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By paul Pro | February 10th 2017
The recent report shows that at least 2,974 people died from road crash in 2016, which is a marginal drop compared to 3,057 in 2015.

The traffic crashes have enormous consequences to the country, with World Bank estimating the economic cost at about 330 billion Kenya shillings annually.

The Northern Corridor, which traverses across 11 counties, is a significant contributor to road crashes, especially at the accident blackspots.

To curb the road deaths, St John Ambulance has put up roadside rescue centers at 17 notorious accident blackspots along the deadly northern corridor.

The centers, equipped with first aid and rescue facilities, are located at Jomvu, Voi, Mtito Andei, Sultan Hamud, Kyumvi, Kangemi, Limuru, Lari, Kinungi, Salgaa, Sachangwan, Kaitui, Awasi, Amagoro, Busia, Webuye, and Nithi Bridge.

The initiative was rolled out after a finding by St John Ambulance revealed that 57 percent of road deaths are as a result of poor handling and incorrect first aid given by first respondents. They are victims who could have survived if someone offered them recommended first aid treatment.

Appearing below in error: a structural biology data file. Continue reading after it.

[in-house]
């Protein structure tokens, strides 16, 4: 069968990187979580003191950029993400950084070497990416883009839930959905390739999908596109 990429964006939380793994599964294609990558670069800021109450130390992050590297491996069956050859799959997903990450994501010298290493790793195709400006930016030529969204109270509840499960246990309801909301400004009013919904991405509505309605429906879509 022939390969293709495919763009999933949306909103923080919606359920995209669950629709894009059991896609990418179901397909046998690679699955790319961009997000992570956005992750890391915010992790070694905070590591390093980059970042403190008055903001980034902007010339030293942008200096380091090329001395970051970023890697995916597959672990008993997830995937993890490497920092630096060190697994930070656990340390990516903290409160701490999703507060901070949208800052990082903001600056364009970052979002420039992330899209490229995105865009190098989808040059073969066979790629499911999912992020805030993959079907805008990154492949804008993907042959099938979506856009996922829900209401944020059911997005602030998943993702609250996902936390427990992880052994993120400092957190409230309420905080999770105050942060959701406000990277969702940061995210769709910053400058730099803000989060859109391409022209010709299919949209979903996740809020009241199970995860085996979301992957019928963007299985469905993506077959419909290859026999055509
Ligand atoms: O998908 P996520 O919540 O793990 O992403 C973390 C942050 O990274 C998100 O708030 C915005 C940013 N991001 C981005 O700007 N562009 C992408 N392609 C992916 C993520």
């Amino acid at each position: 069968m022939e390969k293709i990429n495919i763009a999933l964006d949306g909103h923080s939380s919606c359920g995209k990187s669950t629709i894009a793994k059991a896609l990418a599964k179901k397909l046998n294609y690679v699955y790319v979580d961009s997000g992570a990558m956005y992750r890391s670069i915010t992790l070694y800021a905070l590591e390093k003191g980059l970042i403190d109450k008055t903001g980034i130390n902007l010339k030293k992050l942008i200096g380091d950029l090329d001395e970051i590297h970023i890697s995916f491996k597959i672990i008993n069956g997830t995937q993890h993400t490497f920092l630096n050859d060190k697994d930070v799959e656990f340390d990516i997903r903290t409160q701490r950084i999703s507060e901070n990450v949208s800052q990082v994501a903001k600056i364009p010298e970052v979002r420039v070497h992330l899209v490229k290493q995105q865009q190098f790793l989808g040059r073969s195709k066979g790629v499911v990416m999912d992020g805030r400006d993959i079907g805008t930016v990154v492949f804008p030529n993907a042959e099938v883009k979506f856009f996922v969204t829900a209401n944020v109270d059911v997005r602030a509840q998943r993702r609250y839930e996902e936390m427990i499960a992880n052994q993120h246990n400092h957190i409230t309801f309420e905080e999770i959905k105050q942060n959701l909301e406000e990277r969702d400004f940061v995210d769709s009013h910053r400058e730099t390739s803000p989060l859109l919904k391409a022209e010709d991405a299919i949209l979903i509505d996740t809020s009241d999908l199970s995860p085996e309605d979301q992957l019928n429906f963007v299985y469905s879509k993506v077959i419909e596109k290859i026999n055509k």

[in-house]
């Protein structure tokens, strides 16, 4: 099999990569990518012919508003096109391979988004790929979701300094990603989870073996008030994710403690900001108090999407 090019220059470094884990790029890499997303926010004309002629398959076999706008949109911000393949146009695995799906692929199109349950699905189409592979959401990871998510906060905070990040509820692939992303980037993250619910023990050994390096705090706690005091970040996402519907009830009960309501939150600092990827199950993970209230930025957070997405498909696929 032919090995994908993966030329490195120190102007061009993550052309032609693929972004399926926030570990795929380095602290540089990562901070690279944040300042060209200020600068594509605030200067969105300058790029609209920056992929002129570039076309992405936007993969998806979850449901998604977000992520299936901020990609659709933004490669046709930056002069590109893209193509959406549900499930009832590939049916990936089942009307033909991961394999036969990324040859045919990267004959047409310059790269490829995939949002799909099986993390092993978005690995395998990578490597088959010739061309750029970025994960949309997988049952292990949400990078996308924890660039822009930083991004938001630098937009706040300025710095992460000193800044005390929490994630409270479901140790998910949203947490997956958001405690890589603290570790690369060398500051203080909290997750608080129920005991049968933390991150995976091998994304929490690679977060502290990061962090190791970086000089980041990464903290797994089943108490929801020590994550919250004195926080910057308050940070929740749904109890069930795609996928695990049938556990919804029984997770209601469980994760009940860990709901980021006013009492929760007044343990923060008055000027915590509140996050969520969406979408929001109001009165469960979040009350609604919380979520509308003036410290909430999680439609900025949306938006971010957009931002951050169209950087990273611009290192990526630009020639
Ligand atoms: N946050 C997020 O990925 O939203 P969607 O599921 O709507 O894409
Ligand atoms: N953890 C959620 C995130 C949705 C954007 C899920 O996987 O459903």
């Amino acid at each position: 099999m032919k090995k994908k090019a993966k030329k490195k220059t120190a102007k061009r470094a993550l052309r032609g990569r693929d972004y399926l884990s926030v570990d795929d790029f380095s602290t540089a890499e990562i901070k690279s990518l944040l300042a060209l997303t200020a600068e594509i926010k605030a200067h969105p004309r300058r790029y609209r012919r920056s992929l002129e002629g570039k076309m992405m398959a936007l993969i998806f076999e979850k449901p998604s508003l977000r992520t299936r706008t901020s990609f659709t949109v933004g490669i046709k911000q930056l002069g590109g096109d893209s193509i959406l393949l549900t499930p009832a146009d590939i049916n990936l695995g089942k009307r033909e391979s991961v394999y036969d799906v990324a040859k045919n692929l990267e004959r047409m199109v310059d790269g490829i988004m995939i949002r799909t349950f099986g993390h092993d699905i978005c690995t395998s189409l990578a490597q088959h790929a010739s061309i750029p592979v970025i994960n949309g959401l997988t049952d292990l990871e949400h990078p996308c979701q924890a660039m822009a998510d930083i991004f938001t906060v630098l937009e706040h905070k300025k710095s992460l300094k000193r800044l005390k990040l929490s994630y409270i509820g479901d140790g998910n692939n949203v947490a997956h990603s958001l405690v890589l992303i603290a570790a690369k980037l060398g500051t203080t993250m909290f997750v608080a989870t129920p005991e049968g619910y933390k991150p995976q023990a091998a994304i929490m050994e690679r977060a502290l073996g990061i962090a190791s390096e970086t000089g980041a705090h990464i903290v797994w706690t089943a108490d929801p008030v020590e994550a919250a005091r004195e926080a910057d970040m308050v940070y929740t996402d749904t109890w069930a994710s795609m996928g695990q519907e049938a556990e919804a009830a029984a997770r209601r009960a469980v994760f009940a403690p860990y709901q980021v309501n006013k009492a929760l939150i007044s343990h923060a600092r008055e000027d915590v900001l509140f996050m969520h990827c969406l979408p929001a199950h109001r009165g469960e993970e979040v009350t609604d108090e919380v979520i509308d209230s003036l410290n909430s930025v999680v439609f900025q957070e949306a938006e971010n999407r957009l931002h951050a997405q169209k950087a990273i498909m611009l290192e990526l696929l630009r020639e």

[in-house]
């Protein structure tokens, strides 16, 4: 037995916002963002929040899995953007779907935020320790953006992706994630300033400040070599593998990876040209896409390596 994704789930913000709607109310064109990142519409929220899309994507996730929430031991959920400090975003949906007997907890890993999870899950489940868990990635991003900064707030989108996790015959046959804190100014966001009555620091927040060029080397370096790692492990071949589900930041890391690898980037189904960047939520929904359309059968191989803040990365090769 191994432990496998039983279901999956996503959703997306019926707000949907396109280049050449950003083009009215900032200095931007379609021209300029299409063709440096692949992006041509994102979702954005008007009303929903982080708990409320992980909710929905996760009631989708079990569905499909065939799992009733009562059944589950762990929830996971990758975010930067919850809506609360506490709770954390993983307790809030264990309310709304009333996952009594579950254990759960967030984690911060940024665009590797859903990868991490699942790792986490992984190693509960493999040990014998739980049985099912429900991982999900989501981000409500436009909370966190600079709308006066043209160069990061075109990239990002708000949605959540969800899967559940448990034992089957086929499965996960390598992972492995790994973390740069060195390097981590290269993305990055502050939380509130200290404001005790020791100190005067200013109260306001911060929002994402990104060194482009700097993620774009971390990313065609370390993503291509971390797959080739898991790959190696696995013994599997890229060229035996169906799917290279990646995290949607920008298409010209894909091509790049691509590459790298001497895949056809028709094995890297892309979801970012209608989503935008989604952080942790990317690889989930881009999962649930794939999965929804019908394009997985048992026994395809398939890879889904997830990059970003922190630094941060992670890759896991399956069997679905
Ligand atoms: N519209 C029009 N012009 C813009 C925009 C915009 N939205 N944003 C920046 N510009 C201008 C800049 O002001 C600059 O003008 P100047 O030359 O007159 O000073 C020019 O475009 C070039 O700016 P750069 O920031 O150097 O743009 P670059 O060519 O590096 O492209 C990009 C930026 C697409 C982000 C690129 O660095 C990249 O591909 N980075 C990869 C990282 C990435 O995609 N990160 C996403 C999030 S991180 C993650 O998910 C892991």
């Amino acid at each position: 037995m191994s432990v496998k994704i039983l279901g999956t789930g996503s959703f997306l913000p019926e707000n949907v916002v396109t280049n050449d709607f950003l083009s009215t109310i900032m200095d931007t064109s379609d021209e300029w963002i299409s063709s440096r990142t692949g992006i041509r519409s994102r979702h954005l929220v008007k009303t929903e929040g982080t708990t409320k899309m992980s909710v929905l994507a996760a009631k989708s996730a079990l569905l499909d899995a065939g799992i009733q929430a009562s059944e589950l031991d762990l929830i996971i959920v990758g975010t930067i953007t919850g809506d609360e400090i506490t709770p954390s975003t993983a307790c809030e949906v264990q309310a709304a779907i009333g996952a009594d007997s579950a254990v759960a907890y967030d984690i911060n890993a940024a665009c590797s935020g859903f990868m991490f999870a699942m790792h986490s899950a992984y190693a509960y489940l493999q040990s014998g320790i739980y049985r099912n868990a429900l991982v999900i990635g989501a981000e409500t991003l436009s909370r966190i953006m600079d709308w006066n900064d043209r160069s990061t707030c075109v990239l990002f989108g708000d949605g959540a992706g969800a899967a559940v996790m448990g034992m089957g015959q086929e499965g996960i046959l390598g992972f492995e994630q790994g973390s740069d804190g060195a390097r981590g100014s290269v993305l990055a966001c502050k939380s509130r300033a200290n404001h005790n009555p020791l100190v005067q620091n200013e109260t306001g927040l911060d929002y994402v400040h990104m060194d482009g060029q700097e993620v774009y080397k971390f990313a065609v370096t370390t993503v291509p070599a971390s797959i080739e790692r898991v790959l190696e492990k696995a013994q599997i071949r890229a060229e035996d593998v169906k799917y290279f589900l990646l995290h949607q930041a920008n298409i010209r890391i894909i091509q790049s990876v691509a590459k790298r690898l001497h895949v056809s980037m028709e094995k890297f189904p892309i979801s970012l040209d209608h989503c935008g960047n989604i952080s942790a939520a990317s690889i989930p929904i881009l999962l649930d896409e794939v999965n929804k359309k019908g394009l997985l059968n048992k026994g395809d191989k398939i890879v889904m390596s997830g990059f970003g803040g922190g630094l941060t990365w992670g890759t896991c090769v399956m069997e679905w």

In 2016, more than 1,302 lives were saved by the over 300 first respondents stationed at the roadside rescue centers.

This is a step in the right direction, but not the optimal, since the centers only covers 17 of the over 160 blackspots mapped across the country.

To reach more people, St John Ambulance intends to upgrade the rescue centers into roadside trauma clinics, offering primary healthcare services to communities around, rather than just waiting for accidents to occur.

The charity also intends to expand the rescue services to cover other accident hotspots if more funds are available.

The initiative was started in 2002, with nine centers, which has since been expanded to 17 centers.

To complement the initiative, St John Ambulance recently trained 651 public service vehicle (PSV) drivers in first aid and safe driving.

In partnership with Automobile Association of Kenya and International Federation of Automobiles, the training will be expanded to train more drivers.

The PSV vehicles are always on the road after almost every three minutes, therefore, training PSV drivers in first aid will ensure there is a trained First Aider on the road every three minutes to help in case of an accident.
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